Renaud Donnedieu de Vabres

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Renaud Donnedieu de Vabres
Renaud Donnedieu de Vabres.jpg
Renaud Donnedieu de Vabres (2006)
French Minister of Culture
In office
31 March 2004 – 15 May 2007
President Jacques Chirac
Prime Minister Jean-Pierre Raffarin
Dominique de Villepin
Preceded by Jean-Jacques Aillagon
Succeeded by Christine Albanel
Personal details
Born (1954-03-13) 13 March 1954 (age 60)
Neuilly-sur-Seine, France
Nationality French
Political party UMP
Alma mater Sciences-Po Paris, ÉNA

Renaud Donnedieu de Vabres (born 13 March 1954 in Neuilly-sur-Seine), often known as RDDV, is a French politician, France's Minister of Culture from 2004 to 2007. He is a member of the UMP center-right party, and the grandson of Henri Donnedieu de Vabres.

Biography[edit]

Renaud Donnedieu de Vabres has a degree in economics, and a diploma from the Paris Institute of Political Studies, a traditional starting point for attending the École nationale d'administration (ENA), a school for high-level civil servants, which he entered in 1978.

After graduating in 1980 from ENA, he started his career in the prefectoral administration as a sub-prefect, chief of staff of the Indre-et-Loire prefect, then was secretary-general for the police in the Centre region (1980–1981), secretary-general of the Alpes-de-Haute-Provence prefecture (1981–1982), sub-prefect of the Château-Thierry arrondissement (1982–1985).

Political career[edit]

From 1986 to 2001 he was regional councillor in the Centre region, president of the UDF group and reporter for the budget (1986–1993).

He began his national political career as an aide to François Léotard when the latter was Minister of Culture (1987–1988) in the government of then prime minister Jacques Chirac, then as chief of staff in the Republican Party, then one of the components of the UDF. Starting from 1990, he became a member of the political bureau of the party, then delegate-general from 1995 à 1997.

From 1993 to 1995, he was an aide to François Léotard, Minister of Defence in the government of then prime minister Édouard Balladur. Within this role, he participated in the negotiation of an important sale of two anti-air frigates to Saudi Arabia by a company affiliated with the Ministry; the contract, for approximately 19 billion French francs, was signed on 19 November 1994. There were suspicions that this contract generated massive kickbacks for the funding of the Republican Party and, as a consequence, a complex judicial enquiry was started. Finally, on 16 February 2004, the correctional court of Paris convicted Renaud Donnedieu de Vabres of money laundering, with a 15,000€ fine.[1] He was not, however, deprived of the right to run for office.

During the 1995 presidential election, Renaud Donnedieu de Vabres was in the campaign team of Édouard Balladur. In March 2001, he was the right-wing candidate in the municipal election in Tours in March 2001, but he was beaten by the outgoing PS mayor, Jean Germain.

From 1997 to 2002 he was deputy to the National Assembly for the first constituency of Indre-et-Loire, from the UDF center-right party. In 1999, he voted against the PACS, a domestic partnership law aimed at enabling homosexuals to form legal couples. During the 2002 presidential election, he distanced himself from the UDF leader François Bayrou and supported Jacques Chirac's reelection bid. At the ensueing legislative election, he was reelected deputy.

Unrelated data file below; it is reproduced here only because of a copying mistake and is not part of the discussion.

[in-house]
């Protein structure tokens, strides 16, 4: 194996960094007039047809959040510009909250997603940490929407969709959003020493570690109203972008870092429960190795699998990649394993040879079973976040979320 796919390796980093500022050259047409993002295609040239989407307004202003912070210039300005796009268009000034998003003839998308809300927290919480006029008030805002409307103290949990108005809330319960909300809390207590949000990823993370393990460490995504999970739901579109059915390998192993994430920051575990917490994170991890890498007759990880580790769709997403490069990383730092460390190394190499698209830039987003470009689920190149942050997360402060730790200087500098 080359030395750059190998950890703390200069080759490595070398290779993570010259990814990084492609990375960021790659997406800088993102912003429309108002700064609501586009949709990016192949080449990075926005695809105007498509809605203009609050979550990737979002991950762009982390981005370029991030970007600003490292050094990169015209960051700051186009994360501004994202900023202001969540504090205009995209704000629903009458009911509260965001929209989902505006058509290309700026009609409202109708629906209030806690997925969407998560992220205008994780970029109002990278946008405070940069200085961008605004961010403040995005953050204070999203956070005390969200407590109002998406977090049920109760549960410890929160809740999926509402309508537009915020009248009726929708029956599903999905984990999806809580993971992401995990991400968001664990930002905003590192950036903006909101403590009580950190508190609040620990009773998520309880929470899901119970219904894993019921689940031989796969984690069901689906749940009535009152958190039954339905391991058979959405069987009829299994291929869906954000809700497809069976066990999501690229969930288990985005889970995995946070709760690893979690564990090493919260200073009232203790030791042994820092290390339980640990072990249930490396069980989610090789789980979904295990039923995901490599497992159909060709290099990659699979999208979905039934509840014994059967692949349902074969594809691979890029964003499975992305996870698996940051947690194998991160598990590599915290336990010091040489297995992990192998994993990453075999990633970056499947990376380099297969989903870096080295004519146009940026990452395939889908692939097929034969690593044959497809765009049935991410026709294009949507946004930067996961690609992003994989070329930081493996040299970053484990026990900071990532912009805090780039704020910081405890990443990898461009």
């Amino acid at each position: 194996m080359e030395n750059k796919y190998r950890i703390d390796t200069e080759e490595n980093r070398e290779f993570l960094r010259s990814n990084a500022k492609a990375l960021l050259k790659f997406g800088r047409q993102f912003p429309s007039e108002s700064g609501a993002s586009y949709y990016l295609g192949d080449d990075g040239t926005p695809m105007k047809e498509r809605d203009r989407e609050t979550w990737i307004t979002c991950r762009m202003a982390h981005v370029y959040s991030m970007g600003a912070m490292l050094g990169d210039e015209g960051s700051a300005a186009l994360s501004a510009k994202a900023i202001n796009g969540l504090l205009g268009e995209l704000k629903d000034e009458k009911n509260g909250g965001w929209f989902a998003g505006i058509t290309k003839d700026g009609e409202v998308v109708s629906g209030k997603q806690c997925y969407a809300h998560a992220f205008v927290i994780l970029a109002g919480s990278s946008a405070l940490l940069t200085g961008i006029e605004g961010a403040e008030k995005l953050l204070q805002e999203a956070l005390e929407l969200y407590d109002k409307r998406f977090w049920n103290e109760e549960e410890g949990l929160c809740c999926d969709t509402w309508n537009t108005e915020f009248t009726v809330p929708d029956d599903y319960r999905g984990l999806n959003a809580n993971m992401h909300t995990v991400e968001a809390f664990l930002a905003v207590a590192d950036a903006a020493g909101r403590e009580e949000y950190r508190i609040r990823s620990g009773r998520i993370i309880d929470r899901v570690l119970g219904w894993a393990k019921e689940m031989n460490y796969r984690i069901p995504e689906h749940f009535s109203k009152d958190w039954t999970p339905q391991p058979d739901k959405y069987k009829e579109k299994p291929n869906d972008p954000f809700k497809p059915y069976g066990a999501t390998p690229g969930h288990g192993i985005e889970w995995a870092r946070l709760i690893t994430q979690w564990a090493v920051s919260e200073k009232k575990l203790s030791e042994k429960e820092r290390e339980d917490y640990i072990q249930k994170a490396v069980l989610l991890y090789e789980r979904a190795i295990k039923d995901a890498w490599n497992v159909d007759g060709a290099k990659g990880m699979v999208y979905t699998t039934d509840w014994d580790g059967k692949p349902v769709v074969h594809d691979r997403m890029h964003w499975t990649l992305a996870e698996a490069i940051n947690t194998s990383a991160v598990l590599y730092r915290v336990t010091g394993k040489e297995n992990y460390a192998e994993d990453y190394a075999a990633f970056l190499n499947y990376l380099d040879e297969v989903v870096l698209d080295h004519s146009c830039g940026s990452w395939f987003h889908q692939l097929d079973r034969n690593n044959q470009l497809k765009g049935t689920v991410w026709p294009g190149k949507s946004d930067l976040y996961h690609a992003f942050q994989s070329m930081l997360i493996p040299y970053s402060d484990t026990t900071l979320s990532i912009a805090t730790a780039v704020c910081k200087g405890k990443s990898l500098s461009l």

On 7 May 2002, he was appointed delegate minister for European affairs in the government of Jean-Pierre Raffarin, a position that he quit in the 16 June cabinet reshuffle as a result of the announcement of the aforementioned criminal investigation in the financial affairs of the Republican Party. He became deputy secretary general of the UMP party, the party supporting Jacques Chirac, then spokesperson in 2003.

Despite his 16 February 2004, conviction, he was, on 31 March, appointed Minister of Culture and communication in the third cabinet of prime minister Jean-Pierre Raffarin, and was kept at this position on 2 June 2005, for the government of Dominique de Villepin.

In 2005, he rose to fame by defending the controversial DADVSI copyright bill before the French parliament, resulting in a variety of criticism against him from both the opposition and members of his own party. On this occasion, president of the National Assembly Jean-Louis Debré, a fellow UMP member, is reported to have declared that Donnedieu de Vabres was "a zero who put us in the shit and, from the start, dragged us into an adventure".[2] Because of his staunch support for the law, he is the target of a campaign of Google bombing mapping ministre blanchisseur ("laundering minister") to a press article about his conviction.[1]

Renaud Donnedieu de Vabres ran unsuccessfully in the 2007 legislative elections.[3]

Governmental functions

Minister for European affairs : May–June 2002.

Minister of Culture and Communication : 2004-2007.

Electoral mandates

National Assembly of France

Member of the National Assembly of France for Indre-et-Loire : 1997-2002 (Became minister in 2002) / 2002-2004 (Became minister in 2004). Elected in 1997, reelected in 2002.

Regional Council

Vice-president of the Regional Council of Centre : 1992-1998.

Regional councillor of Centre : 1986-2001 (Resignation) : Reelected in 1992, 1998.

Municipal Council

Municipal councillor of Tours : Since 2001. Reelected in 2008.

References[edit]

  1. ^ a b Donnedieu de Vabres et Léotard condamnés, Agence France-Presse
  2. ^ Le Canard Enchaîné, 15 March 2006
  3. ^ Election results for Indre-et-Loire, 1st consistuency, French Ministry of the Interior

External links[edit]